“You may be more inclined to exercise or hydrate properly if you take the time to consider your dietary options,” says registered dietitian Ro Huntriss. “Spending more time on meals and what you eat can also make cooking or eating a more social time and can improve relationships, if this is something you enjoy doing together with your partner, family or friends.”

The importance of calorie/energy balance

Traditional thinking holds that our weight is simply a function of the calories we eat versus the calories we burn, also known as the energy/balance equation, but as Huntriss points out, the picture is more complex than this and what we eat must be considered. along with the amount we eat.

“Fruits and vegetables are rich in nutrients but low in calories, so they can be consumed in relatively large quantities. Whole grain carbohydrates provide slow-release energy throughout the day, reducing cravings. Eating enough lean, plant-based protein helps keep you full and supports muscle mass, which in turn supports your metabolic rate, meaning you can burn energy while you’re at rest. “Healthy fats are nutritionally important, but they should be consumed in smaller quantities as they are high in calories.”

A balanced diet can help you lose weight

Focusing on the quality of our diet instead of traditional calorie restriction is an idea that is gaining ground for weight loss.

“The food choices we make influence all the important factors of weight control,” says Pinnock, “from the hormones used in food metabolism, such as insulin, leptin and ghrelin, to how effectively we we can exercise and recover, and how well we sleep. and manage stress.”

Another crucial element when it comes to losing weight is satiety or how full we feel after eating. Restrictive or very low-calorie diets can make us feel hungry all the time. On the contrary, by consuming lean protein at every meal and including fiber and healthy fats, our appetite is much better regulated and we are less likely to experience cravings and subsequently overeat. For example, a slice of whole wheat toast topped with canned sardines and served with a tossed salad provides fabulous nutrition, is very filling, and provides only 350 calories.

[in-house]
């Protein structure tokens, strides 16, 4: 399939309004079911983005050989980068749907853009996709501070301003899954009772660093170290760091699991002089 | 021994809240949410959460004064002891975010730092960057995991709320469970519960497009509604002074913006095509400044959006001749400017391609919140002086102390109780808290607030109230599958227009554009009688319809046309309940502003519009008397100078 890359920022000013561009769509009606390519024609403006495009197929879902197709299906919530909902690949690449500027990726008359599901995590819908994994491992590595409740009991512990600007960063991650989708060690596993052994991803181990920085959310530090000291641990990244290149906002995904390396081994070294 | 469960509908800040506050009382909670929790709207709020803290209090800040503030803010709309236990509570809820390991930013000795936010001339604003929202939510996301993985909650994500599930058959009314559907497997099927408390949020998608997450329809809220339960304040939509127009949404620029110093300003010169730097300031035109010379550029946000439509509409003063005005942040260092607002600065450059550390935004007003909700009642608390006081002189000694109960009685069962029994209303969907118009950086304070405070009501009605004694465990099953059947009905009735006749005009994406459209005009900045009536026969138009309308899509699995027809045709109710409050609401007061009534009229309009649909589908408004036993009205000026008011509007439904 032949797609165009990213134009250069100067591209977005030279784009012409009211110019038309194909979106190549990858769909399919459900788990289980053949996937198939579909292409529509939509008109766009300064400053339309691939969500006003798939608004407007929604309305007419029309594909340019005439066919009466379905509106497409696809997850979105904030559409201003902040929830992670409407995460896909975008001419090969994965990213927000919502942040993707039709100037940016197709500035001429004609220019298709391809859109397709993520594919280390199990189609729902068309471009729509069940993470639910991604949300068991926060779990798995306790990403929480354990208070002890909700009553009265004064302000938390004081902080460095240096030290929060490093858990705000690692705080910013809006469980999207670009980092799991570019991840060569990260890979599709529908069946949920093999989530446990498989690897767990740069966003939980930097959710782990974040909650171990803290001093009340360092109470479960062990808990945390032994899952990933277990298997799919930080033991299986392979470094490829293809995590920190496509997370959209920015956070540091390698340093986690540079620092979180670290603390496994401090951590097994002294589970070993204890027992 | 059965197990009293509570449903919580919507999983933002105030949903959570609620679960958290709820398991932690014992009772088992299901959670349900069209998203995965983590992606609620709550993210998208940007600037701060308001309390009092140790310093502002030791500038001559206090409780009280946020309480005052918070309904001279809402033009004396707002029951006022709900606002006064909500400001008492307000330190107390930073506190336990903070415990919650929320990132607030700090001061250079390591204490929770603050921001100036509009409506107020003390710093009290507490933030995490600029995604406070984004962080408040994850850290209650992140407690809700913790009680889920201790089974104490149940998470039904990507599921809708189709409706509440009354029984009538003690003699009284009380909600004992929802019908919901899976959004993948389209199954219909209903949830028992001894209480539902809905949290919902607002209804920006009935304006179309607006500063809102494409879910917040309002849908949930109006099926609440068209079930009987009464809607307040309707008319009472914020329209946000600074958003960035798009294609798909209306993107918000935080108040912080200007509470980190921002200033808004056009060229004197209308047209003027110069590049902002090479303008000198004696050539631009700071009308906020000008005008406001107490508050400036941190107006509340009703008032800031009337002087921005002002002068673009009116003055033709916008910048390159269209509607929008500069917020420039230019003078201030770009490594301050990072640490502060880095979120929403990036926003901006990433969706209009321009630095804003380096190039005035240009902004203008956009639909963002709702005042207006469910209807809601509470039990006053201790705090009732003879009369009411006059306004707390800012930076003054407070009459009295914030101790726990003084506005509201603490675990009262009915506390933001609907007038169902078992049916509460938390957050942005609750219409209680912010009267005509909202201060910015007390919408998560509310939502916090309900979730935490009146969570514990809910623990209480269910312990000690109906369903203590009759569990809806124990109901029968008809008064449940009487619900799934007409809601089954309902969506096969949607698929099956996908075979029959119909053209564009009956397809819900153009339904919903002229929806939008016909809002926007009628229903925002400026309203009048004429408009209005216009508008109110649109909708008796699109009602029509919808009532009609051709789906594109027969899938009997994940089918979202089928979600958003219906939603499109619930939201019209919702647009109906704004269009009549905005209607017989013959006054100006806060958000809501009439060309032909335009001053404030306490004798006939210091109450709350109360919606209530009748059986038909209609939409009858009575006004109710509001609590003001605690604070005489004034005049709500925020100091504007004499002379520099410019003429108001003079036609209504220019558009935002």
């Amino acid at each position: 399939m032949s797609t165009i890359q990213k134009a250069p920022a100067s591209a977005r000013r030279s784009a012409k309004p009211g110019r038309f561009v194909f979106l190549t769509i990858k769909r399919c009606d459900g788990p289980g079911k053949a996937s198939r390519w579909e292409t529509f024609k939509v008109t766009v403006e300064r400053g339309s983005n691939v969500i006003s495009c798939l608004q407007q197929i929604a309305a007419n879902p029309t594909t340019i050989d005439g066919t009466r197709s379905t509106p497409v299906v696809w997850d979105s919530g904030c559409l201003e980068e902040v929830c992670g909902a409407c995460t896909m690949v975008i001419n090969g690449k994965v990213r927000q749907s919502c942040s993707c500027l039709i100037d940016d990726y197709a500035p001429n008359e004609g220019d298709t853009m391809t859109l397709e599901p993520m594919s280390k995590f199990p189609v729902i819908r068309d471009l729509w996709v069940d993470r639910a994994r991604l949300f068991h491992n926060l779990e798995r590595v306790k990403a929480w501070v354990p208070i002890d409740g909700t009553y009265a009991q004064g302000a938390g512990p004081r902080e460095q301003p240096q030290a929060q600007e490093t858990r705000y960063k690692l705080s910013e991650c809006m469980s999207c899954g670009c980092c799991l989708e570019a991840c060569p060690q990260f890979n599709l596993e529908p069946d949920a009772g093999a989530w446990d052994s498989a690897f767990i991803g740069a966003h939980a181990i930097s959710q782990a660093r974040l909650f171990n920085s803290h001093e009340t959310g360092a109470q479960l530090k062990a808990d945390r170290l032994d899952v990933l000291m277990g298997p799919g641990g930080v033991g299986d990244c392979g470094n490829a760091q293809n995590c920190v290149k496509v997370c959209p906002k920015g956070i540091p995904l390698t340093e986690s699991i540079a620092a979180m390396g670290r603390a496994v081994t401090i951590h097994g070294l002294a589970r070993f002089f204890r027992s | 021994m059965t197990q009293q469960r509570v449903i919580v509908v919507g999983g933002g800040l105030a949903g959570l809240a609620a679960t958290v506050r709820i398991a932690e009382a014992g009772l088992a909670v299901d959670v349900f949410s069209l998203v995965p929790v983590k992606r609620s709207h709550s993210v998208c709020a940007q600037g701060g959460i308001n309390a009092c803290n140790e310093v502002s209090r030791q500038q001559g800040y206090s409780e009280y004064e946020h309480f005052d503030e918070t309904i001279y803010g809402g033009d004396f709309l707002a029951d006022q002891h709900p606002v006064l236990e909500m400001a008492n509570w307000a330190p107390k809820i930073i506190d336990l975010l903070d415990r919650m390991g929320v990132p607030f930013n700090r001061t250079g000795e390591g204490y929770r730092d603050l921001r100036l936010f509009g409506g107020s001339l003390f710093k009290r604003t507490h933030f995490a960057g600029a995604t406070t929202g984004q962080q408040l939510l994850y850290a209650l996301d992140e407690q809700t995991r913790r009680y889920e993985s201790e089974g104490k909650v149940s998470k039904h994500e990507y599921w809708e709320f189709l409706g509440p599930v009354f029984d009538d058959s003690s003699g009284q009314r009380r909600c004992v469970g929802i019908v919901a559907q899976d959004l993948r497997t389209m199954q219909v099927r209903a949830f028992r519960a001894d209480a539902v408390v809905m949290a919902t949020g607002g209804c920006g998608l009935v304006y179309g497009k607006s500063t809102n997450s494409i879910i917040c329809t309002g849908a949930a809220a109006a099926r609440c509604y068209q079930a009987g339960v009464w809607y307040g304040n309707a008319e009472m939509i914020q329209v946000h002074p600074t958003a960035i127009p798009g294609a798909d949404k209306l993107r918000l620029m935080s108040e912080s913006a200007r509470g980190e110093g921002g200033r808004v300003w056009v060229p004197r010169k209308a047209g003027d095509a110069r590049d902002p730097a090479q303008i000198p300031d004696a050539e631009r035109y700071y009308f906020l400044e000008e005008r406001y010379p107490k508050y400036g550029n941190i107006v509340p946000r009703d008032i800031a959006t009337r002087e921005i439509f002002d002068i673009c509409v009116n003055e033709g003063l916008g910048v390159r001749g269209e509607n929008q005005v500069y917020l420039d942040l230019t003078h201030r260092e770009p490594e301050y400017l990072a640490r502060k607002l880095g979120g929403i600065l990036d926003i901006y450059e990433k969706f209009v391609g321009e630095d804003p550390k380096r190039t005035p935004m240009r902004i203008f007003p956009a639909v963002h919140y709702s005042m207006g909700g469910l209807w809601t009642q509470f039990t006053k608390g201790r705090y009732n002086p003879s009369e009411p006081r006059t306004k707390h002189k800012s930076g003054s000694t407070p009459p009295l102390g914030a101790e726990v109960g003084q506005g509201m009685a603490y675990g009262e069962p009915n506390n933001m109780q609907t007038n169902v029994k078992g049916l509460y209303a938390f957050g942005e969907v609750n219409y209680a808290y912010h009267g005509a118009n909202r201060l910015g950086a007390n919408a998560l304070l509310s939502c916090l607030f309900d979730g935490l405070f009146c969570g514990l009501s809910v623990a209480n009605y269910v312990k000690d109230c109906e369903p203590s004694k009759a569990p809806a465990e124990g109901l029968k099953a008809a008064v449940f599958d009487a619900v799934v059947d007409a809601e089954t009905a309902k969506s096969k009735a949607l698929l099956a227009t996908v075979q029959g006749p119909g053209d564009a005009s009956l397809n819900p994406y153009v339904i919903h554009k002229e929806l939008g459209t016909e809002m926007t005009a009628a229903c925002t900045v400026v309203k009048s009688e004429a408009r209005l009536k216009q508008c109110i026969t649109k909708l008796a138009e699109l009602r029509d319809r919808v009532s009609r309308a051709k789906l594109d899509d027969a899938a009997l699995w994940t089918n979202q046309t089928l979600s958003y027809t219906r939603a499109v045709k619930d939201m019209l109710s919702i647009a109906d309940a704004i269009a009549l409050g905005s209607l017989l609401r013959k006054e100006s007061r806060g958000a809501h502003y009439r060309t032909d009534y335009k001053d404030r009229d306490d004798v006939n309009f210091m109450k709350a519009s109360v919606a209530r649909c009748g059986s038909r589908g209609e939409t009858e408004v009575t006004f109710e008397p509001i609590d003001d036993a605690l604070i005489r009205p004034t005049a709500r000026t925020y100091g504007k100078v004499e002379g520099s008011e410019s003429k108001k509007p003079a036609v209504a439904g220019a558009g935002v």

The importance of portion control

Overeating any food will jeopardize the variety of your diet since you won’t be as hungry for other foods and may have other negative consequences.

“Portion control is an integral part of a balanced meal,” advises Pinnock. “Overeating any food, healthy or not, can lead to weight gain.”

In fact, there are some healthy foods that are extremely caloric, so it’s important to watch portion sizes when monitoring your weight. For example, walnuts contain 180 calories per 30g and a medium-sized avocado has 320 calories.

An easy way to control portions when trying to lose weight is to use the 20 percent rule. Try eating 20 percent less food than usual, wait, and then eat more only if you’re really still hungry.

What are the components of a balanced diet?

The best practical way to ensure you are eating a balanced diet is to think about the relative proportions of the different food groups that make up your meal. Pinnock has a foolproof method for this called the perfect plate system.

“Fill half your plate with non-starchy vegetables, such as leafy greens, broccoli, and cauliflower. Fill a quarter of your plate with high-fiber, slow-burning carbohydrates, such as brown rice, quinoa, or root vegetables. In the remaining quarter, have a serving of high-quality protein: meat, fish, eggs, tofu or tempeh. Composing meals this way will increase satiety hormones, stabilize blood sugar, and provide a high level of variety in your diet.”

How to Eat a Balanced Diet When Life Gets Hectic

Lack of time is often cited as the main obstacle to eating a balanced diet; In fact, our best intentions can go out the window when we’re busy. Don’t worry, our experts have some top tips to stay on track when you’re short on time.

“I’m a fan of batch cooking, as organization is key,” says Pinnock. “When you have a little time on the weekend, cook your favorite meals in three, four, or even five times the normal amount and then freeze individual portions. You will soon fill your freezer with healthy homemade food.”

Huntriss swears by planning and shopping ahead each week and eliminating unhealthy snacks. “Plan your meals and snacks for the week and buy the ingredients you need in advance to meet them. This avoids the temptation of takeout and ready meals. Choose healthy snacks such as Greek yogurt, fruit, vegetables with hummus or a handful of nuts. “It’s very easy to focus on balanced meals and continue mindless snacking, which can sabotage your diet.”